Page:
This is a remarkable double play, though, managing to lie on the paperwork attempting to semi-correct an earlier lie. Except Santos says he wasn’t the one who amended the earlier reports, anyway, telling CNN’s Manu Raju, “Sir—let's make it very clear: I don't amend anything, I don't touch any of my FEC stuff, right?”
Santos’ now-former campaign treasurer, Nancy Marks, has some questions to answer as the person who filed both the original forms claiming that Santos had lent the campaign his own money and the amended ones saying the money was not from his personal funds. While a lot of things surrounding Santos are amateur hour, or perhaps grifters’ hour, Marks is a longtime Republican operative who has been a consultant or treasurer for dozens of campaigns, Mother Jones previously reported. In 2022, at the same time as she was Santos’ treasurer, she was filling that role for Republican gubernatorial nominee Lee Zeldin. Her political consulting business, Campaigns Unlimited, took in $100,000 from the Santos campaign, but Santos was one of more than 30 clients, including numerous Republican House campaigns.
Marks’ involvement—and she was Santos’ treasurer in his losing 2020 run as well as in 2022—makes plausible deniability a lot more difficult for Republicans. She was well positioned to know that sketchy stuff was going on on the Santos campaign, but she didn’t only put her name on his fraudulent FEC filings rather than walking away and letting other Republicans know that Santos was trouble. Marks was far more involved than that.
It looks a lot like Marks used family members to get around campaign contribution limits to funnel more money to Santos. Mother Jones reported that in addition to Marks herself giving to his campaign, her two children, ages 19 and 22, contributed the maximum $5,800 to Santos, while giving nothing to any other candidates. It sure sounds like a classic case of straw donors.
Marks also became business partners with Santos and some of his former coworkers at the alleged Ponzi scheme Harbor City Capital, in another questionable arrangement that bears further investigation: “Santos and four former colleagues from a Florida company that went belly up because of an alleged Ponzi scheme each had their own companies in the Sunshine State. Those Florida enterprises and Marks’ consulting company then launched a political consulting firm that immediately hooked up with a QAnon-ish Trumpist as she initiated a long-shot campaign to bounce Ocasio-Cortez.”
So it’s amusing that the Santos campaign claimed a treasurer who wants nothing to do with Santos. But the backstory, with all of its missing information and hints of significant wrongdoing, is the big story here. Santos’ main company, the Devolder Organization, which he claims paid him enough to lend his campaign $700,000, has no evidence of major clients and an address at a mailing-processing store. The fact that someone like Marks, with a real business and deep Republican connections, would go into business with Santos is just as interesting.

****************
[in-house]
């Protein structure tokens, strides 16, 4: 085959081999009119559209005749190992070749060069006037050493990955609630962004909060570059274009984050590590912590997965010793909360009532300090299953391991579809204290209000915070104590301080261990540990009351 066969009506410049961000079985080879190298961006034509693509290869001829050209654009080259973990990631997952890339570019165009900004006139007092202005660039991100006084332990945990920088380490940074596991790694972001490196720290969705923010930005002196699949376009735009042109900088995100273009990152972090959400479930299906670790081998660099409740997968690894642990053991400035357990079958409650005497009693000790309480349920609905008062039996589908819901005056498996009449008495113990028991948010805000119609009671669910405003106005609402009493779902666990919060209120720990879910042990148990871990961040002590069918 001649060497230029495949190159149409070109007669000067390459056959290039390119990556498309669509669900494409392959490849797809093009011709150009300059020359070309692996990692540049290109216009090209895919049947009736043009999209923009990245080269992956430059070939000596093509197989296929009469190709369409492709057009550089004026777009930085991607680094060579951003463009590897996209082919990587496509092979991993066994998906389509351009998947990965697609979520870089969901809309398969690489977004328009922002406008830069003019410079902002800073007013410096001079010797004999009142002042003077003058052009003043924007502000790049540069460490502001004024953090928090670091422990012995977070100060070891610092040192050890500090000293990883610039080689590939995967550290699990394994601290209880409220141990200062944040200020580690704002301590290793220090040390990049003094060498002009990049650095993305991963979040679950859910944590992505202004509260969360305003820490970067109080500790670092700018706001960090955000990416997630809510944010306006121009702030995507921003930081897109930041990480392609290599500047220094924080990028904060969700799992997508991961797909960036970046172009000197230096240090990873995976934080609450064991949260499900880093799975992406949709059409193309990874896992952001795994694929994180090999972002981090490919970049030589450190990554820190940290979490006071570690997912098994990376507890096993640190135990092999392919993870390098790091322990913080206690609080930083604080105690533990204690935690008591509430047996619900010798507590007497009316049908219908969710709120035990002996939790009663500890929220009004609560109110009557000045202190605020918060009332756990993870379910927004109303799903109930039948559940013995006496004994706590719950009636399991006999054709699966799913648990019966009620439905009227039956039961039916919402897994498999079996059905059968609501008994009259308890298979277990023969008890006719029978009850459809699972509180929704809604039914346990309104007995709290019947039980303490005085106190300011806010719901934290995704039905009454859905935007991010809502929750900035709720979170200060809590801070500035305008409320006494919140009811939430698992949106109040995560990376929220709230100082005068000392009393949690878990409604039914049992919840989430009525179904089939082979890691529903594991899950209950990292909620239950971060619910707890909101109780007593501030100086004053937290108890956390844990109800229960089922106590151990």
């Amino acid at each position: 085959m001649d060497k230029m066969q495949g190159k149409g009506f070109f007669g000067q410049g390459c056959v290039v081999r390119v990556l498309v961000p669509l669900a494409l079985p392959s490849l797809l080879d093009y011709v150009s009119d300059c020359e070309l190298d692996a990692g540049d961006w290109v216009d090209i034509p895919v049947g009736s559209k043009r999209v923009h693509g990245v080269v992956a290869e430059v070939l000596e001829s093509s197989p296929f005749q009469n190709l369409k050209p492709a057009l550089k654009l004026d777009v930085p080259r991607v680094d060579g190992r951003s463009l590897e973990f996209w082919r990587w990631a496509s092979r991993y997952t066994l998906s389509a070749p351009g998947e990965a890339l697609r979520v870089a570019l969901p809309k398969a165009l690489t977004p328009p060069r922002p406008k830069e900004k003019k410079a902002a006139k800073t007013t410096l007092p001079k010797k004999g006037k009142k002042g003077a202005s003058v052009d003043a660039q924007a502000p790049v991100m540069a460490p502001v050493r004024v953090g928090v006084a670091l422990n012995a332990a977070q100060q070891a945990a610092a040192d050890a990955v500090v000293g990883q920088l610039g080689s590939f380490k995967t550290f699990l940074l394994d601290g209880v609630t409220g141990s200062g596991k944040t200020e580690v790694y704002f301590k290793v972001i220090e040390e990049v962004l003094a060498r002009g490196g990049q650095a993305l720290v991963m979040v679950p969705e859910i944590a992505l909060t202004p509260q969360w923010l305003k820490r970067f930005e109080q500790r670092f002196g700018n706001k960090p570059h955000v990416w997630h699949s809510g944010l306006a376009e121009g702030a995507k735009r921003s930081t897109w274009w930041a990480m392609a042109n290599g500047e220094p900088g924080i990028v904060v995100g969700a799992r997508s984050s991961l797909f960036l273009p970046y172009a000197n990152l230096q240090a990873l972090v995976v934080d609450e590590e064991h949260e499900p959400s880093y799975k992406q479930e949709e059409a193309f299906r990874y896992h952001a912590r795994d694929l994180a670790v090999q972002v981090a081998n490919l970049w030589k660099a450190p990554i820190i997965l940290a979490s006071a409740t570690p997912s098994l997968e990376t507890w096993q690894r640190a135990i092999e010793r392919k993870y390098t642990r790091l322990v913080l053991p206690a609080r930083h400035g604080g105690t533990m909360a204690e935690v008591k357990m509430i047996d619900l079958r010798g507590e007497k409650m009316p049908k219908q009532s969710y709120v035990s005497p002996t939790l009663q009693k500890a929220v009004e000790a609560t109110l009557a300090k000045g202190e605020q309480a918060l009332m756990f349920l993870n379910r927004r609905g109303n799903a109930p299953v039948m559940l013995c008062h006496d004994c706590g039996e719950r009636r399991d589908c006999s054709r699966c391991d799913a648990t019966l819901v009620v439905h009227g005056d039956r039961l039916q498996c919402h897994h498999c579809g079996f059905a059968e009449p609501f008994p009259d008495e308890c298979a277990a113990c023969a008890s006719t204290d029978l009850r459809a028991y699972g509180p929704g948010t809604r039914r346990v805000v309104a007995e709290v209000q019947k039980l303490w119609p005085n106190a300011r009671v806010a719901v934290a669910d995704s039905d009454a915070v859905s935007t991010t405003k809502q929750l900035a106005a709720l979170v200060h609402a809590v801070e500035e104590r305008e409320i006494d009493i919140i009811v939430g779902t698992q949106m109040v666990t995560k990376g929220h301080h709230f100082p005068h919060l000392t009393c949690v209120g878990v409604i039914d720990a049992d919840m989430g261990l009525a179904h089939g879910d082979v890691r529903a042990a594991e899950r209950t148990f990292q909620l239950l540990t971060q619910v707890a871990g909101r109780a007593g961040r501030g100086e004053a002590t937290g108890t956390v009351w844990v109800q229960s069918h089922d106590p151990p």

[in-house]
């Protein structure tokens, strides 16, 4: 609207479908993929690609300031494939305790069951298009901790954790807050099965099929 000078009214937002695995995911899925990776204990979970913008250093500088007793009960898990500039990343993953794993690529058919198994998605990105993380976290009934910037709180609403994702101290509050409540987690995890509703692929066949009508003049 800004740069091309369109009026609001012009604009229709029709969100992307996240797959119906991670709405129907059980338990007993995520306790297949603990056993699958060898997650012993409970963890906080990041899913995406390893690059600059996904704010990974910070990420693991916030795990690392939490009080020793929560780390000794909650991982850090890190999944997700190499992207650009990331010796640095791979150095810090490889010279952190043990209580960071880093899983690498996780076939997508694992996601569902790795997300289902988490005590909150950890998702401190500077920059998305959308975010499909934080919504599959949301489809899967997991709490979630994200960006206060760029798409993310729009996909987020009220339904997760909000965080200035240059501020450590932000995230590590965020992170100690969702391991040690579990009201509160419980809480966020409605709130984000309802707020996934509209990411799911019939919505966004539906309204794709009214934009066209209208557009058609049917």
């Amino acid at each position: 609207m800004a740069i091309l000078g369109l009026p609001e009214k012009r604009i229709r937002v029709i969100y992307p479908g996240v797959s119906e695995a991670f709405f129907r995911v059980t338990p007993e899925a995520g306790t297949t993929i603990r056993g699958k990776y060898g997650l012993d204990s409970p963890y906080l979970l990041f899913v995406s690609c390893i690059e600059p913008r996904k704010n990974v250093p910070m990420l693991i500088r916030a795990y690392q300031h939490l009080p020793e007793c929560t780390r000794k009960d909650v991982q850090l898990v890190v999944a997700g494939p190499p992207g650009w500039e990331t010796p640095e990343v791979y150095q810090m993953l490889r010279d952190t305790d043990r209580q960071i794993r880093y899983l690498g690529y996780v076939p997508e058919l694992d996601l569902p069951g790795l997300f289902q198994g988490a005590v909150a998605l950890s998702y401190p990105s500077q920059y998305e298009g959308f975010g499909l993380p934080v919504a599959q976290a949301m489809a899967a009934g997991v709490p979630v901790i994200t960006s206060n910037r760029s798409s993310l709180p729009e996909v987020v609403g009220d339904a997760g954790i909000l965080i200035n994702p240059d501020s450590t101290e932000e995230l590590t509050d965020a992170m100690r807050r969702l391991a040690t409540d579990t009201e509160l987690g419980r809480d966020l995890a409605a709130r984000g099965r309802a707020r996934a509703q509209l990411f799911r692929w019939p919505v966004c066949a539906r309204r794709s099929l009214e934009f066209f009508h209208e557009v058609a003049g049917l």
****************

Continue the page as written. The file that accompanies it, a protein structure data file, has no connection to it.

Amid all the personal lies about his own biography and qualifications, amid the horrifying but financially limited cons like not turning over $3,000 from a GoFundMe to save a service dog’s life, there are signs pointing to the possibility that Santos was a con man on a much larger scale, and that establishment Republicans were involved or at a minimum knew something was going on and didn’t bother to blow the whistle. And that becomes even more interesting the longer House Republican leaders like Kevin McCarthy refuse to abandon Santos.
A clearer picture of George Santos is emerging, and it looks like a picture of a longtime con artist
McCarthy gives Santos his committee assignments just before the worst story yet emerges
We've got more developments in the 2024 Arizona Senate race as Congressman Ruben Gallego officially announced his candidacy for the Democratic nomination. On this week’s episode of The Downballot, David Beard and guest host Joe Sudbay discuss his chances in the race and how Dem-turned-Indy Kyrsten Sinema's decision on whether to run for re-election will impact Gallego's support from national Democrats. Then we discuss the upcoming Chicago mayor's race and the recent flurry of polls that have shown incumbent mayor Lori Lightfoot anywhere from leading the pack to missing out on a runoff entirely.
Lastly, we touch on Virginia Senator Tim Kaine's decision to run for re-election and the importance of Virginia's 2023 state elections. We are also joined by Victoria McGroary, the Executive Director of BOLD PAC, which serves as the campaign arm of the Congressional Hispanic Caucus. She breaks down how Democrats prevented losses among Hispanic voters in 2022 despite pundit predictions otherwise. We also discuss the ongoing problem of disinformation in Spanish language media and how BOLD PAC has fought back against it. And we heard about the memorable OR-6 Democratic primary from last year, where BOLD PAC's endorsed candidate, Andrea Salinas, managed to overcome a 12-1 spending disparity to defeat a crypto-backed candidate.
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